Natural Gas Flaring In Bakken Reduced Following New Regulations
A month after implementing new rules regarding the flaring of natural gas, the state of North Dakota was near compliance with the new limits as oil and gas production companies in the Bakken work to reduce flaring, according to the United States Department of Energy (DOE).
In August, 28 percent of North Dakota’s natural gas was flared, the state reported. That was near North Dakota’s flare-rate goal of 26 percent in 4Q 2014, despite an increase in oil production in the Bakken in August, according to the website Bakken.com.
Following criticism from royalty holders regarding extensive flaring that made North Dakota shine as brightly in satellite photos as large metropolitan areas, the North Dakota Industrial Commission – the state’s regulatory agency for oil and gas – approved new flaring goals July 1. The commission’s goal for 4Q 2014 is 26 percent; this drops to 23 percent in 1Q 2015 and 15 percent in 1Q 2016.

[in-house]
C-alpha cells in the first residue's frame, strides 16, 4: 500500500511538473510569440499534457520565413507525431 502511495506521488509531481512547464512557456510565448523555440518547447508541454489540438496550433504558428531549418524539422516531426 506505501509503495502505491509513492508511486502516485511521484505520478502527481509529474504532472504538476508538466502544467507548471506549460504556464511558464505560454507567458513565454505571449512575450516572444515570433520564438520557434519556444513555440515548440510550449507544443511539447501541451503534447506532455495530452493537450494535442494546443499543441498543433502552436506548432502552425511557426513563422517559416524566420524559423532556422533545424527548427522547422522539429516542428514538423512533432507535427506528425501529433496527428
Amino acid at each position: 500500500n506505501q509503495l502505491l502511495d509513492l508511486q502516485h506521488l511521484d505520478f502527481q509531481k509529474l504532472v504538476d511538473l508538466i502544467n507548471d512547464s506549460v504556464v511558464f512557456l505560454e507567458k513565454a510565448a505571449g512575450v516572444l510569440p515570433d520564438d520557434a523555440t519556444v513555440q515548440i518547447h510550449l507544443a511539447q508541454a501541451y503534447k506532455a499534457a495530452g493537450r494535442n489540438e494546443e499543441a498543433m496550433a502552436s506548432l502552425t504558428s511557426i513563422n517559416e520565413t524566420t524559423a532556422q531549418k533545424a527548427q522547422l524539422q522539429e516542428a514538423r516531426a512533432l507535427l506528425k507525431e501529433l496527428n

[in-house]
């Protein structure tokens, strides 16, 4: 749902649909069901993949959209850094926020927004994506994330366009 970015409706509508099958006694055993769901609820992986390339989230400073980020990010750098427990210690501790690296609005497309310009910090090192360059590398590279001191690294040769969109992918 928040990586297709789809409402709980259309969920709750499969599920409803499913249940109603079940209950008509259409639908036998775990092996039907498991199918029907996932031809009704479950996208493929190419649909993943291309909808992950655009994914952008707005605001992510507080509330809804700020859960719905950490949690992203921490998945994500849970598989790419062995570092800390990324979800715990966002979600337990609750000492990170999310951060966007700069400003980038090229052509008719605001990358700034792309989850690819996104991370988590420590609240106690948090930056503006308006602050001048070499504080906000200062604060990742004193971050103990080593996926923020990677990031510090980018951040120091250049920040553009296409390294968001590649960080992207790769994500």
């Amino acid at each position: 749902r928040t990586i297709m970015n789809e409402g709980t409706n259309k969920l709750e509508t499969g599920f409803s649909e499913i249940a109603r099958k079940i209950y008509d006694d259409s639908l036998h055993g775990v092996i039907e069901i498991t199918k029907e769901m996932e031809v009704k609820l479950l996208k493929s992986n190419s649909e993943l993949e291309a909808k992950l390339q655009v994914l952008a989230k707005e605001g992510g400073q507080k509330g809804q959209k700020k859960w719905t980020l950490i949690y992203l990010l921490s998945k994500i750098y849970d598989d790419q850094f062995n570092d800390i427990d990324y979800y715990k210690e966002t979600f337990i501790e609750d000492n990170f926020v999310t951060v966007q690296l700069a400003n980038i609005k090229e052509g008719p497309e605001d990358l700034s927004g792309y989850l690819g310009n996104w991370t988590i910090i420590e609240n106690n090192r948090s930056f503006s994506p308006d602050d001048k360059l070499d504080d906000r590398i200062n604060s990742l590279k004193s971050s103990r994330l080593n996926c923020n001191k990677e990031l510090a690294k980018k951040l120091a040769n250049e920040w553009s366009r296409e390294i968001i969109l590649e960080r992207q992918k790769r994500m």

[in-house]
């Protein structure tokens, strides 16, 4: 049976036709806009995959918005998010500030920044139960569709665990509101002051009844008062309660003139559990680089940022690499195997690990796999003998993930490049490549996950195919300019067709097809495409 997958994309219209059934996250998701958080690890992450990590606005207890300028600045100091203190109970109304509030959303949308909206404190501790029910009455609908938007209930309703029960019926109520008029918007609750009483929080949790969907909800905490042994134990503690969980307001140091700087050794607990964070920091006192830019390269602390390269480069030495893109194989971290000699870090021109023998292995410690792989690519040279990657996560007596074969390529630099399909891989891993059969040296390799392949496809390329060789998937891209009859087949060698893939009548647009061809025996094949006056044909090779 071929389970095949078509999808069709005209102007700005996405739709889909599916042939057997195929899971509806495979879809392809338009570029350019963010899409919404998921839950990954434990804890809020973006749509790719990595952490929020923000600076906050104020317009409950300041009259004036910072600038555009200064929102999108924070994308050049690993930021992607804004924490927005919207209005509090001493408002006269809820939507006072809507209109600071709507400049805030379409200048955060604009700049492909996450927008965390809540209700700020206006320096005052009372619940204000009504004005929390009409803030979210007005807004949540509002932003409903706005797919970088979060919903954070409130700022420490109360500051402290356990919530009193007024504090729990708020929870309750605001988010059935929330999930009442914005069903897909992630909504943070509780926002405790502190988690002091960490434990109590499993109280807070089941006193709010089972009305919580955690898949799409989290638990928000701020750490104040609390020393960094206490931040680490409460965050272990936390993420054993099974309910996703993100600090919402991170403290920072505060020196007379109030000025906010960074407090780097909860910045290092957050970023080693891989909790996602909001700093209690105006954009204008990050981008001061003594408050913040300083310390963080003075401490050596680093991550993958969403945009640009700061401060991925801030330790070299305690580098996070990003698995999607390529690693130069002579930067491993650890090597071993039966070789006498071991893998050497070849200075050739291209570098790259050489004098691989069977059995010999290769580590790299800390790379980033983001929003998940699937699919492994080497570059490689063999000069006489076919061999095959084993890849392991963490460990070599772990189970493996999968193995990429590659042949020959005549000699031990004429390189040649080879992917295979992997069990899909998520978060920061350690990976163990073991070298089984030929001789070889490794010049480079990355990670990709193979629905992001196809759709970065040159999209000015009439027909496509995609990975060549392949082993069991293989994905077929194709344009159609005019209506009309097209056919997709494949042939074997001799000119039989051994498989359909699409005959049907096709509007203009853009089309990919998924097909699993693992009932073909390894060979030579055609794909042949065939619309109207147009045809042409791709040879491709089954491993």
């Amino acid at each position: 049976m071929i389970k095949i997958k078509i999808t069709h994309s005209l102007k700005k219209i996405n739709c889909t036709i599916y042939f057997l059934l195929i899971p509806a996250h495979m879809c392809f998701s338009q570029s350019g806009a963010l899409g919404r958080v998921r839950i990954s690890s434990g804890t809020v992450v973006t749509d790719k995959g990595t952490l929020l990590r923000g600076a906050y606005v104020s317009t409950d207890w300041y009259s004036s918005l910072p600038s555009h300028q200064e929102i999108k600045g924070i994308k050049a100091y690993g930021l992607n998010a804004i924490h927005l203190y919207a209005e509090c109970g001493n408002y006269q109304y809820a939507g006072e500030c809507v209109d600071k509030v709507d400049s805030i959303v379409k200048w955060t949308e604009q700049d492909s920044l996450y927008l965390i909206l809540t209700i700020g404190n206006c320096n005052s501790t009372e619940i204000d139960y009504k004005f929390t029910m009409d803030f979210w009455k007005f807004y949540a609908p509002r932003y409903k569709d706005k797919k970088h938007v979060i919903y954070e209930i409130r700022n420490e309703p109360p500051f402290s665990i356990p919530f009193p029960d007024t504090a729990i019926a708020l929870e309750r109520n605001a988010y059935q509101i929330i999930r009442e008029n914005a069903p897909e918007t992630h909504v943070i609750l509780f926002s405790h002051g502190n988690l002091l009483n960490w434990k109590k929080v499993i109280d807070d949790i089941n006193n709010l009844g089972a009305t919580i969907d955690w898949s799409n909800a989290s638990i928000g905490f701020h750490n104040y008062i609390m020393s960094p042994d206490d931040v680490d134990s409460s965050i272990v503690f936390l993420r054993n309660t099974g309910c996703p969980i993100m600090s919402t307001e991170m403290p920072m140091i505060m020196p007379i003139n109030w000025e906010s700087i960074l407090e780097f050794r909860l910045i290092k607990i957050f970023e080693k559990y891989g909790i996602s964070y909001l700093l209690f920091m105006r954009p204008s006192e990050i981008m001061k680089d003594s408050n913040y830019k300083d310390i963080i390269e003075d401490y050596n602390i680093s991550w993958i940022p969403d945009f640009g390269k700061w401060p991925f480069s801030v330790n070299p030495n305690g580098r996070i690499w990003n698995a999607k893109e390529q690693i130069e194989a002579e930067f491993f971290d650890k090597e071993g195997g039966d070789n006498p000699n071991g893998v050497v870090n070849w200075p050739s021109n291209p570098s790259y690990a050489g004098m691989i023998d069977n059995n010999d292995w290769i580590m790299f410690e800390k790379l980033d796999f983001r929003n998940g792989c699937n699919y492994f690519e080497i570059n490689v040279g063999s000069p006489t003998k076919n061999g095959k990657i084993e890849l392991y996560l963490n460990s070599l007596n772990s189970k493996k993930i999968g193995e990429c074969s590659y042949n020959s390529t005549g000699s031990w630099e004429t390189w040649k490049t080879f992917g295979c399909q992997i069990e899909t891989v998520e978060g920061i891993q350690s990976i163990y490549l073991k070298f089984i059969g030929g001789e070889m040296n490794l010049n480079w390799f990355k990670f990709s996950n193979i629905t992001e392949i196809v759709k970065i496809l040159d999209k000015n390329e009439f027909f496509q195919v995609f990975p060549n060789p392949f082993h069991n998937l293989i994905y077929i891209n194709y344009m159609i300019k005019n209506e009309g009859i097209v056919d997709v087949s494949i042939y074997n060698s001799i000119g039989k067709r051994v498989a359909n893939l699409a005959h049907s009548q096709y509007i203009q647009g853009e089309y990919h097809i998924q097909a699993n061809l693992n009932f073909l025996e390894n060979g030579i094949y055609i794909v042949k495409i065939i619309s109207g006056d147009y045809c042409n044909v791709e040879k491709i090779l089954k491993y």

Companies not in compliance with the new flaring limits would face restrictions on daily oil production. Oil production is restricted to 200 barrels of oil per day (bopd) if gas capture is between 60 and 76 percent Oct. 1 or later, according to the Department of Mineral Resources. If gas capture is less than 60 percent on a well after Oct. 1, oil production on the well is limited to a maximum of 100 bopd.
Because flaring contributes to air pollution, drilling companies may not flare if the North Dakota Department of Health determines that it violates air pollution control rules, The Bakken magazine said.
Flaring in the Bakken and Three Forks formations was common because of the lack of infrastructure to transport and store the natural gas that is found during drilling operations. That means that drillers have had to come up with gas capture plans that included where the natural gas was going to be processed in order to comply with the new regulations, according to The Bakken. However, natural gas processing plants are under construction in North Dakota and should enable production companies to more easily comply with the regulations.
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